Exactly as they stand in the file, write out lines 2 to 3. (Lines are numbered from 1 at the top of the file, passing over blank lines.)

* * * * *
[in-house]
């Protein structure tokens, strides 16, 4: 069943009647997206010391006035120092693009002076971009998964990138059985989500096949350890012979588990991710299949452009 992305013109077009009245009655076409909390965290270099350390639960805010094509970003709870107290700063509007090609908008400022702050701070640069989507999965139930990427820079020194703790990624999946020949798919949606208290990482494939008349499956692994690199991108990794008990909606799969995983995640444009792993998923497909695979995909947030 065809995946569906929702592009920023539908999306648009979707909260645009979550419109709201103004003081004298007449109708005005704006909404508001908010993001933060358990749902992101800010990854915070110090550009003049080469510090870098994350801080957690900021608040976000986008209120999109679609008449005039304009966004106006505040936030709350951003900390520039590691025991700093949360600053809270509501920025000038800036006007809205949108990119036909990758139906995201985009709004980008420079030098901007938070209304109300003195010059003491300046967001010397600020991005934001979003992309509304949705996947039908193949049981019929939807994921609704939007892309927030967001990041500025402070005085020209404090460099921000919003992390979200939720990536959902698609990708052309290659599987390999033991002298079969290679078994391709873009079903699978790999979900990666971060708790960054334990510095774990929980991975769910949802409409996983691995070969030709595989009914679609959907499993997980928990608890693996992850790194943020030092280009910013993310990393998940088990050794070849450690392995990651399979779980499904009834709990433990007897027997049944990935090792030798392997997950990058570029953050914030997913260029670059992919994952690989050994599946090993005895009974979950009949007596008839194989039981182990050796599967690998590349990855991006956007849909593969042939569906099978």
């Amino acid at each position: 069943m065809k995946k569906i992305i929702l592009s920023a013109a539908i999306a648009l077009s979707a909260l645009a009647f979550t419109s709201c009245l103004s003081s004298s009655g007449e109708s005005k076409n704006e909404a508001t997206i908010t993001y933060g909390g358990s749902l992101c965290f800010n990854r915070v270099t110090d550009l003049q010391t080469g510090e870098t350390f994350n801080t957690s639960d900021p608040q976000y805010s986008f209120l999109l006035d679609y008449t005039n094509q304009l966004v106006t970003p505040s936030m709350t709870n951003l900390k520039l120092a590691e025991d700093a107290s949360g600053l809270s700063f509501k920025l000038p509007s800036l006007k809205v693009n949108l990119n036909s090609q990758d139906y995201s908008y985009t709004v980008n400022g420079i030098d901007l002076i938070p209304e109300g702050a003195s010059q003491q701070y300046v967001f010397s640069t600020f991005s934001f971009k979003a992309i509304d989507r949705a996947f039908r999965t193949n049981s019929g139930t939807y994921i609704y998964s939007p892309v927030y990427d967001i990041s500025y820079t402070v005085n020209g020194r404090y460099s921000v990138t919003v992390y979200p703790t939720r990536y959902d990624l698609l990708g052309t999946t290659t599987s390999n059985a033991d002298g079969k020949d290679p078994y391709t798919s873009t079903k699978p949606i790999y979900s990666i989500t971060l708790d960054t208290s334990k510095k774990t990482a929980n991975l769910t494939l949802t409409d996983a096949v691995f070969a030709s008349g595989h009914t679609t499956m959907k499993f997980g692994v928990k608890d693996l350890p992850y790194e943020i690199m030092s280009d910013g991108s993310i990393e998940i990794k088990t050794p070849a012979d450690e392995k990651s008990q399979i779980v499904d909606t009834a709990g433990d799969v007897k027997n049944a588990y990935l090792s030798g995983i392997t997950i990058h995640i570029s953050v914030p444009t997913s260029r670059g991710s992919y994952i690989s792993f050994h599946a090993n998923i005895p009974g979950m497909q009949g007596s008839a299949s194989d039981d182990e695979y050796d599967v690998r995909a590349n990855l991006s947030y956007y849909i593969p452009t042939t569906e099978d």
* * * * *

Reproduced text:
């Protein structure tokens, strides 16, 4: 069943009647997206010391006035120092693009002076971009998964990138059985989500096949350890012979588990991710299949452009 992305013109077009009245009655076409909390965290270099350390639960805010094509970003709870107290700063509007090609908008400022702050701070640069989507999965139930990427820079020194703790990624999946020949798919949606208290990482494939008349499956692994690199991108990794008990909606799969995983995640444009792993998923497909695979995909947030 065809995946569906929702592009920023539908999306648009979707909260645009979550419109709201103004003081004298007449109708005005704006909404508001908010993001933060358990749902992101800010990854915070110090550009003049080469510090870098994350801080957690900021608040976000986008209120999109679609008449005039304009966004106006505040936030709350951003900390520039590691025991700093949360600053809270509501920025000038800036006007809205949108990119036909990758139906995201985009709004980008420079030098901007938070209304109300003195010059003491300046967001010397600020991005934001979003992309509304949705996947039908193949049981019929939807994921609704939007892309927030967001990041500025402070005085020209404090460099921000919003992390979200939720990536959902698609990708052309290659599987390999033991002298079969290679078994391709873009079903699978790999979900990666971060708790960054334990510095774990929980991975769910949802409409996983691995070969030709595989009914679609959907499993997980928990608890693996992850790194943020030092280009910013993310990393998940088990050794070849450690392995990651399979779980499904009834709990433990007897027997049944990935090792030798392997997950990058570029953050914030997913260029670059992919994952690989050994599946090993005895009974979950009949007596008839194989039981182990050796599967690998590349990855991006956007849909593969042939569906099978």
């Amino acid at each position: 069943m065809k995946k569906i992305i929702l592009s920023a013109a539908i999306a648009l077009s979707a909260l645009a009647f979550t419109s709201c009245l103004s003081s004298s009655g007449e109708s005005k076409n704006e909404a508001t997206i908010t993001y933060g909390g358990s749902l992101c965290f800010n990854r915070v270099t110090d550009l003049q010391t080469g510090e870098t350390f994350n801080t957690s639960d900021p608040q976000y805010s986008f209120l999109l006035d679609y008449t005039n094509q304009l966004v106006t970003p505040s936030m709350t709870n951003l900390k520039l120092a590691e025991d700093a107290s949360g600053l809270s700063f509501k920025l000038p509007s800036l006007k809205v693009n949108l990119n036909s090609q990758d139906y995201s908008y985009t709004v980008n400022g420079i030098d901007l002076i938070p209304e109300g702050a003195s010059q003491q701070y300046v967001f010397s640069t600020f991005s934001f971009k979003a992309i509304d989507r949705a996947f039908r999965t193949n049981s019929g139930t939807y994921i609704y998964s939007p892309v927030y990427d967001i990041s500025y820079t402070v005085n020209g020194r404090y460099s921000v990138t919003v992390y979200p703790t939720r990536y959902d990624l698609l990708g052309t999946t290659t599987s390999n059985a033991d002298g079969k020949d290679p078994y391709t798919s873009t079903k699978p949606i790999y979900s990666i989500t971060l708790d960054t208290s334990k510095k774990t990482a929980n991975l769910t494939l949802t409409d996983a096949v691995f070969a030709s008349g595989h009914t679609t499956m959907k499993f997980g692994v928990k608890d693996l350890p992850y790194e943020i690199m030092s280009d910013g991108s993310i990393e998940i990794k088990t050794p070849a012979d450690e392995k990651s008990q399979i779980v499904d909606t009834a709990g433990d799969v007897k027997n049944a588990y990935l090792s030798g995983i392997t997950i990058h995640i570029s953050v914030p444009t997913s260029r670059g991710s992919y994952i690989s792993f050994h599946a090993n998923i005895p009974g979950m497909q009949g007596s008839a299949s194989d039981d182990e695979y050796d599967v690998r995909a590349n990855l991006s947030y956007y849909i593969p452009t042939t569906e099978d």